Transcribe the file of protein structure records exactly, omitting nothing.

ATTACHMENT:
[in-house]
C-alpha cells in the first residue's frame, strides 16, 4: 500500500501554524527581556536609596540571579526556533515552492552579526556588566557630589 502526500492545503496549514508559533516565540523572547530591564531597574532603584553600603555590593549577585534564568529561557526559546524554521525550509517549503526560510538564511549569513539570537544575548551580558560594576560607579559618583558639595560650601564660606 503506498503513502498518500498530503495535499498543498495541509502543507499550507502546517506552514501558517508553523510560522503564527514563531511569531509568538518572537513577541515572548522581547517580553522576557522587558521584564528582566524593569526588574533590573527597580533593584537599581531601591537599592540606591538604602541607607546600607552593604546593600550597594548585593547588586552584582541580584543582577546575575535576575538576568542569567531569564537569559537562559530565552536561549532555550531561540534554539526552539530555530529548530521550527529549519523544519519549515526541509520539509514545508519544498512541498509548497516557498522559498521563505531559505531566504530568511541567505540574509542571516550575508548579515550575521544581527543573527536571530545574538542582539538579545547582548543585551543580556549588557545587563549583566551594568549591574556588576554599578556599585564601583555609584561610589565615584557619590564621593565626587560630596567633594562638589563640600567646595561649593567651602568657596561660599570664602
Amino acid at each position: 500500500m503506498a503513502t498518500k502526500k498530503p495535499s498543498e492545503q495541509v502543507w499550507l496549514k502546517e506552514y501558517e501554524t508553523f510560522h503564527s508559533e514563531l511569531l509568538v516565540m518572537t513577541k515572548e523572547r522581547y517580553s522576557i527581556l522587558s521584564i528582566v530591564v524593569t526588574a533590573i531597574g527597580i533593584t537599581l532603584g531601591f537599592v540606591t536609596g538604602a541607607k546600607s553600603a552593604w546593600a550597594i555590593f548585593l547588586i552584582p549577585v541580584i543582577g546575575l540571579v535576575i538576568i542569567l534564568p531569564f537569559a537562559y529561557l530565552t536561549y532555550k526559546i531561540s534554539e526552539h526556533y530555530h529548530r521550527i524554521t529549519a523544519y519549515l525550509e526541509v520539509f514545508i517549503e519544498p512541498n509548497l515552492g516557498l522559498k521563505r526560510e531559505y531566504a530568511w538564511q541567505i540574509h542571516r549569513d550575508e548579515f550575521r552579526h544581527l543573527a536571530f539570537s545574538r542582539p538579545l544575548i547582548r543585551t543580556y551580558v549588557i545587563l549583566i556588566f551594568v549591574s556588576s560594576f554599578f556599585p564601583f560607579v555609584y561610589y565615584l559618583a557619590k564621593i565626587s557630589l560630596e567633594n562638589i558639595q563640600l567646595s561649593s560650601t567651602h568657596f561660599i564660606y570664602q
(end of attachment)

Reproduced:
[in-house]
C-alpha cells in the first residue's frame, strides 16, 4: 500500500501554524527581556536609596540571579526556533515552492552579526556588566557630589 502526500492545503496549514508559533516565540523572547530591564531597574532603584553600603555590593549577585534564568529561557526559546524554521525550509517549503526560510538564511549569513539570537544575548551580558560594576560607579559618583558639595560650601564660606 503506498503513502498518500498530503495535499498543498495541509502543507499550507502546517506552514501558517508553523510560522503564527514563531511569531509568538518572537513577541515572548522581547517580553522576557522587558521584564528582566524593569526588574533590573527597580533593584537599581531601591537599592540606591538604602541607607546600607552593604546593600550597594548585593547588586552584582541580584543582577546575575535576575538576568542569567531569564537569559537562559530565552536561549532555550531561540534554539526552539530555530529548530521550527529549519523544519519549515526541509520539509514545508519544498512541498509548497516557498522559498521563505531559505531566504530568511541567505540574509542571516550575508548579515550575521544581527543573527536571530545574538542582539538579545547582548543585551543580556549588557545587563549583566551594568549591574556588576554599578556599585564601583555609584561610589565615584557619590564621593565626587560630596567633594562638589563640600567646595561649593567651602568657596561660599570664602
Amino acid at each position: 500500500m503506498a503513502t498518500k502526500k498530503p495535499s498543498e492545503q495541509v502543507w499550507l496549514k502546517e506552514y501558517e501554524t508553523f510560522h503564527s508559533e514563531l511569531l509568538v516565540m518572537t513577541k515572548e523572547r522581547y517580553s522576557i527581556l522587558s521584564i528582566v530591564v524593569t526588574a533590573i531597574g527597580i533593584t537599581l532603584g531601591f537599592v540606591t536609596g538604602a541607607k546600607s553600603a552593604w546593600a550597594i555590593f548585593l547588586i552584582p549577585v541580584i543582577g546575575l540571579v535576575i538576568i542569567l534564568p531569564f537569559a537562559y529561557l530565552t536561549y532555550k526559546i531561540s534554539e526552539h526556533y530555530h529548530r521550527i524554521t529549519a523544519y519549515l525550509e526541509v520539509f514545508i517549503e519544498p512541498n509548497l515552492g516557498l522559498k521563505r526560510e531559505y531566504a530568511w538564511q541567505i540574509h542571516r549569513d550575508e548579515f550575521r552579526h544581527l543573527a536571530f539570537s545574538r542582539p538579545l544575548i547582548r543585551t543580556y551580558v549588557i545587563l549583566i556588566f551594568v549591574s556588576s560594576f554599578f556599585p564601583f560607579v555609584y561610589y565615584l559618583a557619590k564621593i565626587s557630589l560630596e567633594n562638589i558639595q563640600l567646595s561649593s560650601t567651602h568657596f561660599i564660606y570664602q